When Attempting to Persuade Arbitrators,
a Dozen Victims are Better Than One.
“So okay,” you say. “Group cases sound like they’re better than class actions. But what if I had a really big loss and have the money to afford litigation costs. Wouldn’t I be better off suing on my own than being part of a group?” Not necessarily.
It’s true that when a lawyer is yours alone, he or she will advance your interests alone. It’s also true that a group representation presents a few potential conflict situations for your lawyer.
For instance, if a Respondent has very few assets or is facing insolvency, numerous Claimants may be competing for access to limited funds. An attorney representing you alone will have no impediment to rushing ahead and seeking to recover as much as he can for you, without regard to whether anything is left for other victims. But a lawyer undertaking a Multi-Client Representation can’t grab funds for you while cutting out his other clients.
It’s also conceivable that at some point in a Group Matter, you or another member of the client group might wish to follow a course of action different from that which the attorney and the remaining clients wish to pursue. This can be resolved in various ways, whether by compromise on the part of the dissenting client or by counsel’s taking of steps to accomplish the dissenting client’s individual goal or, if those measures are impracticable, protecting the client’s interests while assisting him or her in obtaining new counsel. But if the conflict can’t be resolved in a manner satisfactory to all clients, the attorney might have to completely withdraw from the Multi-Claimant Representation.
Thus, group representation is not perfect and carries with it at least a potential for conflicts to arise. Nevertheless, multi-claimant arbitrations provide at least four significant advantages over single-claimant proceedings.
First, there are economies of scale in that each group member saves money by sharing the same expert witness and obtaining and copying core documents one time instead of a dozen. Second, when multiple claimants pursue recovery against the same broker, their collective memories and combined records result in their lawyers having an early and fairly complete picture of what led to the claimants’ losses. Third, claimants who join in a group matter usually have had similar experiences with the broker and will corroborate each other’s testimony, making arbitrators far more likely to find their testimony credible and to award adequate compensation. Finally, brokerage firms are particularly motivated to settle a group case because a confidential group settlement can both simultaneously eliminate numerous complaints and reduce the risk of adverse publicity for the firm.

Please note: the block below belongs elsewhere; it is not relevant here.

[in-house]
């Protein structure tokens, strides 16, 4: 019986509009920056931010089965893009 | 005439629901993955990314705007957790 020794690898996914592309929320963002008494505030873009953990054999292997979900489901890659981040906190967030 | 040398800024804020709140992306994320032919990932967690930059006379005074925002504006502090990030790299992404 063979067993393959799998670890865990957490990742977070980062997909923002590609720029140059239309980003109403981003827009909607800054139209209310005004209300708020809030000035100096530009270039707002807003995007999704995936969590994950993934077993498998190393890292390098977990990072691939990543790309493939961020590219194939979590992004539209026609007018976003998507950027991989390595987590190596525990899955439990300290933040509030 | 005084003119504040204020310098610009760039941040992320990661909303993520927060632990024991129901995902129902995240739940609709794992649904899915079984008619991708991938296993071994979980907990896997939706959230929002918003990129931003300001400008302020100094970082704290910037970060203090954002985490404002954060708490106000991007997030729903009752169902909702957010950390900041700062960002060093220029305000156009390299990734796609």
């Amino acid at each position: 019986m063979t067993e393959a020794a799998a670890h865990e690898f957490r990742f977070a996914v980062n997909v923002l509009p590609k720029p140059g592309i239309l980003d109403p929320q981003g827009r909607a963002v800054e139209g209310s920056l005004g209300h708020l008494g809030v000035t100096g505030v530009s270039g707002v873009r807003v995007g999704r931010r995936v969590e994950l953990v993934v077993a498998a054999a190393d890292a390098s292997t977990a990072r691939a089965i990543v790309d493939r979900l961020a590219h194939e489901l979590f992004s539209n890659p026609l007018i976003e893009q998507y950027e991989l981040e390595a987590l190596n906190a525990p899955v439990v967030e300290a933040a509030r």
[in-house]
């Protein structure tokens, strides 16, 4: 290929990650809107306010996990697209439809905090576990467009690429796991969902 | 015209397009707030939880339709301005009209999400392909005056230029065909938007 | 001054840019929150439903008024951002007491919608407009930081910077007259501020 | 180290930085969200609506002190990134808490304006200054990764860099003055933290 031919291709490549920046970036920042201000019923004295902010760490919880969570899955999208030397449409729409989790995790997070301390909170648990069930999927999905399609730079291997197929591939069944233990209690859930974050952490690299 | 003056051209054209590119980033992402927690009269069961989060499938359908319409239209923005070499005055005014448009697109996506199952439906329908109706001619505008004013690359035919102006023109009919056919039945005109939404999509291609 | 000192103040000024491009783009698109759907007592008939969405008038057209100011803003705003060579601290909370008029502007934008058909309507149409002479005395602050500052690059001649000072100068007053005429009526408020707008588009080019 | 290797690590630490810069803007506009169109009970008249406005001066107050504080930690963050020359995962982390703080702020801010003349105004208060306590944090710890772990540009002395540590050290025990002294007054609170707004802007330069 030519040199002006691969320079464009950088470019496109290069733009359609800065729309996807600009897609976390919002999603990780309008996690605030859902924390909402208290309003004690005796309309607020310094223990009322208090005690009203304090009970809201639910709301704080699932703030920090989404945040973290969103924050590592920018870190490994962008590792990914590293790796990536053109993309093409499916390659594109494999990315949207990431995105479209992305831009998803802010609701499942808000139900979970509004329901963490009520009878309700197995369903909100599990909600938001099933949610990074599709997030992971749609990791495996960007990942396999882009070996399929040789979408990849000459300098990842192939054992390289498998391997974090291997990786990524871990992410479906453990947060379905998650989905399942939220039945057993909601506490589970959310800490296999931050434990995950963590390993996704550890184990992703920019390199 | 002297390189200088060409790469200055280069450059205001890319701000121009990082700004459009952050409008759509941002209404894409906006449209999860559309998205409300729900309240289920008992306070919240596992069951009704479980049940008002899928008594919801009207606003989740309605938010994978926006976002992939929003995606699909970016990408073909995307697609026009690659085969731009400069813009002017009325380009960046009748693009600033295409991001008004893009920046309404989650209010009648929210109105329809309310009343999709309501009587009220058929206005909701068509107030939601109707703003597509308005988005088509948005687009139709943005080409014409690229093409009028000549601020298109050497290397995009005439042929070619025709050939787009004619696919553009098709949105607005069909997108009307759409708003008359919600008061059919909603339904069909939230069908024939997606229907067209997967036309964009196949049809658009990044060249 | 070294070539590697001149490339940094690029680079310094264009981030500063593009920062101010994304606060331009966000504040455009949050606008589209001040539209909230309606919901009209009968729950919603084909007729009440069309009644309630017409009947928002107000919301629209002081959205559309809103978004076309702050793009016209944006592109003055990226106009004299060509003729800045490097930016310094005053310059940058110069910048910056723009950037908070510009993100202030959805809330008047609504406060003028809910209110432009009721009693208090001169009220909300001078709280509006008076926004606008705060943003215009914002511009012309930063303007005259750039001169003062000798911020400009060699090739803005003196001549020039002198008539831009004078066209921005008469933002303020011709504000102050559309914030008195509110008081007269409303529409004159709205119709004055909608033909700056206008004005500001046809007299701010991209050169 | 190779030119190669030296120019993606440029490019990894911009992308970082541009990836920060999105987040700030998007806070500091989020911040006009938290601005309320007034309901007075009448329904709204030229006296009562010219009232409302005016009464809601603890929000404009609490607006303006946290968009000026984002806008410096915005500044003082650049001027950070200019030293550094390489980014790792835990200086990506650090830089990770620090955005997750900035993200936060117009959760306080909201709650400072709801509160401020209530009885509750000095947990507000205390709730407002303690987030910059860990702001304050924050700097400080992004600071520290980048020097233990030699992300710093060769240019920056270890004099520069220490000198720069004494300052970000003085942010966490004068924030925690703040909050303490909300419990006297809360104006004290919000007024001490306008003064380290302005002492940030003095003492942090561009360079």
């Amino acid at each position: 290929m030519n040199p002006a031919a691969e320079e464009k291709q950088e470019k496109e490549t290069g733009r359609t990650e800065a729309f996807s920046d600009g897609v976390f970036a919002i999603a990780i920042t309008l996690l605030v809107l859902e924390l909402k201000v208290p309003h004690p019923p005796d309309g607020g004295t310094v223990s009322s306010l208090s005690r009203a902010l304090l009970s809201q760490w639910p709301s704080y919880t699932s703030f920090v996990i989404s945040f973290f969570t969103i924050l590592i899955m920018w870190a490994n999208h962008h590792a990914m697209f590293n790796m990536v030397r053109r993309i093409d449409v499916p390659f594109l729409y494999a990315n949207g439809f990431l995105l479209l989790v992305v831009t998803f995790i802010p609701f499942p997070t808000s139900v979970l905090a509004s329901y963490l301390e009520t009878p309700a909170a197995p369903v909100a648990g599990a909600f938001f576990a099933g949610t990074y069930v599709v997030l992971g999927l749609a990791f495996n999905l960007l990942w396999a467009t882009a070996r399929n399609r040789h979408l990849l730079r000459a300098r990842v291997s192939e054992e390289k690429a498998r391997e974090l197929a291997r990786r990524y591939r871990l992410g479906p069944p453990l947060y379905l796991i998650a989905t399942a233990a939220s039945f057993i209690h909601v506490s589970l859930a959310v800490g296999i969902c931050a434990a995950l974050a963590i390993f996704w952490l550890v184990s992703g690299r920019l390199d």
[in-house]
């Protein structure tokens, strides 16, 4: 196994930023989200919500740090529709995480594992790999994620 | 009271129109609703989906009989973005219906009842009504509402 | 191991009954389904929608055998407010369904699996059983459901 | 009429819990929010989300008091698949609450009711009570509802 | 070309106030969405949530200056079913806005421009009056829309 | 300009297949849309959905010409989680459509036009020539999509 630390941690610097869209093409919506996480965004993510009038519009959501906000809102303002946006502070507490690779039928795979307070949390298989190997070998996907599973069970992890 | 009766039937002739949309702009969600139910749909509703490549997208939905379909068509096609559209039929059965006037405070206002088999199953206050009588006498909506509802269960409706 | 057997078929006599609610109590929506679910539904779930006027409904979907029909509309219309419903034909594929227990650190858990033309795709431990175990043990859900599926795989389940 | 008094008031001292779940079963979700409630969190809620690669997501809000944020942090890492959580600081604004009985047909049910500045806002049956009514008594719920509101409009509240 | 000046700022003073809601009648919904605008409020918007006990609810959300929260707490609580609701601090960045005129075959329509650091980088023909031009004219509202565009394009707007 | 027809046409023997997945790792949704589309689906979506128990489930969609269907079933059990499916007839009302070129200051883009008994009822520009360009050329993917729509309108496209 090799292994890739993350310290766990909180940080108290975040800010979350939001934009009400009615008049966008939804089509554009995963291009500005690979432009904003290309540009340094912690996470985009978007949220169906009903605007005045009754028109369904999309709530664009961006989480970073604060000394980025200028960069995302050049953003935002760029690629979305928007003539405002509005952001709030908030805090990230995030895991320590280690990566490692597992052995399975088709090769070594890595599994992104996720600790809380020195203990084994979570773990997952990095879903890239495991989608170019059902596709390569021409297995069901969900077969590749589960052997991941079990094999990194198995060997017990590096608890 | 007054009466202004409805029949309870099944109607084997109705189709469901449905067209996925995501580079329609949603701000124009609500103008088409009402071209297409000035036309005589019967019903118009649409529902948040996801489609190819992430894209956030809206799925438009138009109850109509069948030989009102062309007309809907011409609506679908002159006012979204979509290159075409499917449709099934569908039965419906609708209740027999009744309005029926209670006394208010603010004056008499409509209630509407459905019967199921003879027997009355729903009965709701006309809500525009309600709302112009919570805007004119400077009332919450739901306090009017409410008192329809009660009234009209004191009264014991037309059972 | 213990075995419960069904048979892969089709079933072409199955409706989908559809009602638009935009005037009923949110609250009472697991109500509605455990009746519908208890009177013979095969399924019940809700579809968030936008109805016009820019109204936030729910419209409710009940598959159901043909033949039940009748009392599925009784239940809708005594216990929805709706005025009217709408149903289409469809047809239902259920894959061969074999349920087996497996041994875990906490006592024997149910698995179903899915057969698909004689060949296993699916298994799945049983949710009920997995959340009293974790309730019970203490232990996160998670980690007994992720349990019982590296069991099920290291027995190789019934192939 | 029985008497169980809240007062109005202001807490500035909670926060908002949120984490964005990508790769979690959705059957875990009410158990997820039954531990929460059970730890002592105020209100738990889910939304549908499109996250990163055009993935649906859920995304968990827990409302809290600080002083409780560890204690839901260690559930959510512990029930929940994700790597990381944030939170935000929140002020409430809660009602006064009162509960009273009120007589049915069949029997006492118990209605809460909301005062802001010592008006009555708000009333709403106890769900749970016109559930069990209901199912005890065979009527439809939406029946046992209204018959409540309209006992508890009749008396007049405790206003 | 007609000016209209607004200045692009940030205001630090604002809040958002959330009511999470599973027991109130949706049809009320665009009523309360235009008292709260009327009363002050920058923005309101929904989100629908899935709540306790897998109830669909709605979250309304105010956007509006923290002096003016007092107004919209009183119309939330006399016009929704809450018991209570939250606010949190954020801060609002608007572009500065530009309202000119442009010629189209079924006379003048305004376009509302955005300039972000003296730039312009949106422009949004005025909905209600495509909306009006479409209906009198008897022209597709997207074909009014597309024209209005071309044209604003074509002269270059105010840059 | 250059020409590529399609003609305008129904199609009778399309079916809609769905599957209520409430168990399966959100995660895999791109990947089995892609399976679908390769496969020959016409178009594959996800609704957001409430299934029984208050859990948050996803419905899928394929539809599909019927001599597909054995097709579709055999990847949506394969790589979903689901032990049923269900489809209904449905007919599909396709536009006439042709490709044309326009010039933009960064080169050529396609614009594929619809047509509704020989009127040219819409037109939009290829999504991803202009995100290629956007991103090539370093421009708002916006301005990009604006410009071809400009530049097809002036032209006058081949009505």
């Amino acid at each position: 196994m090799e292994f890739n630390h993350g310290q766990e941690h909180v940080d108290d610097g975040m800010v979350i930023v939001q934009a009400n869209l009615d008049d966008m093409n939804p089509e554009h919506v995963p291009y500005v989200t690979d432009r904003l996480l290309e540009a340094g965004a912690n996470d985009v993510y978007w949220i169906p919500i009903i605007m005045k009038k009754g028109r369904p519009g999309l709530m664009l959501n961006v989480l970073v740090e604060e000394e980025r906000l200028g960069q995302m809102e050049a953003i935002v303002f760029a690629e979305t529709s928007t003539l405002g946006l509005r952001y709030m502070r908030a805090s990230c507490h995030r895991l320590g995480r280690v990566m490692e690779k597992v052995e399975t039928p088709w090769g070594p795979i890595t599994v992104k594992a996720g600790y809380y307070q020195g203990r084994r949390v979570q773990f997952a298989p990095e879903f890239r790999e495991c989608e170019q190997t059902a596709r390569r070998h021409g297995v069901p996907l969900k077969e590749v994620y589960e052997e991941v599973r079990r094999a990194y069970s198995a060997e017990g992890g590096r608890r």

These advantages of group arbitration over individual proceedings are fairly powerful inducements for even the wealthiest claimants and those with the biggest losses to join with other victims. In particular, the corroborative effect of multiple victims testifying before a single panel of arbitrators makes recovery a good deal more certain than if one pursued recovery in a separate proceeding.
We should say in conclusion that group cases don’t come along every day. They usually occur only when a single financial professional or firm has sold the same bad investments to many customers. Even then, group cases don’t happen unless lots of people learn through word of mouth or media coverage that other aggrieved investors like themselves exist, have come forward, and are willing to fight. But when all of the necessary elements align, group arbitration enables victims to recover far more money than they typically could recover in either a class action or a stand-alone proceeding.
Our investment litigation team has the extensive experience and deep knowledge needed to guide large numbers of unrelated victims through the group arbitration process. If you’ve suffered investment losses and know of other victims, please contact us to discuss the potential of a putting together a group case. If you’ve lost money and believe the same broker has victimized others in the same way, we may be able to put you into an existing group or to find other victims with whom you can join. Contact our FINRA attorneys Hugh Berkson or Jay Salamon at (866) 932-1295, or reach us through the consultation form on the right of this page. We’ve helped hundreds of aggrieved investors. Talk to us about how we can help you.
Hugh Berkson is a Securities Attorney with McCarthy, Lebit, Crystal & Liffman, Co. LPA. Hugh is rated AV® Preeminent™ by Martindale-Hubbell®.
He obtained a business degree in Finance from the University of Texas at Austin in 1989, and is a 1994 graduate of Case Western Reserve University School of Law, where he was a member of the Order of the Barristers and received both the American Jurisprudence Award, (National Mock Trial) in 1993 and the Jonathan M. Ault Mock Trial Prize for 1993-1994.